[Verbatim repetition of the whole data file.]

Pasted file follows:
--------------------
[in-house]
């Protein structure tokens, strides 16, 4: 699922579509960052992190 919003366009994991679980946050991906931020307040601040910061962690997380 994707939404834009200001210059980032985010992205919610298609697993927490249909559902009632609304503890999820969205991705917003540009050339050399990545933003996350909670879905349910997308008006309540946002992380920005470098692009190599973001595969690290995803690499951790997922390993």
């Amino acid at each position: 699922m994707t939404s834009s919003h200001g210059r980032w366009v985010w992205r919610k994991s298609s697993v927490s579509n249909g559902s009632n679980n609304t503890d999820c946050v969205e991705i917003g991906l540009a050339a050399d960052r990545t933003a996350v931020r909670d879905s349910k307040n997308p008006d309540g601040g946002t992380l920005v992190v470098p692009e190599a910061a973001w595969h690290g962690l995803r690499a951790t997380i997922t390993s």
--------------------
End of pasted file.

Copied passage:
[in-house]
């Protein structure tokens, strides 16, 4: 699922579509960052992190 919003366009994991679980946050991906931020307040601040910061962690997380 994707939404834009200001210059980032985010992205919610298609697993927490249909559902009632609304503890999820969205991705917003540009050339050399990545933003996350909670879905349910997308008006309540946002992380920005470098692009190599973001595969690290995803690499951790997922390993």
């Amino acid at each position: 699922m994707t939404s834009s919003h200001g210059r980032w366009v985010w992205r919610k994991s298609s697993v927490s579509n249909g559902s009632n679980n609304t503890d999820c946050v969205e991705i917003g991906l540009a050339a050399d960052r990545t933003a996350v931020r909670d879905s349910k307040n997308p008006d309540g601040g946002t992380l920005v992190v470098p692009e190599a910061a973001w595969h690290g962690l995803r690499a951790t997380i997922t390993s």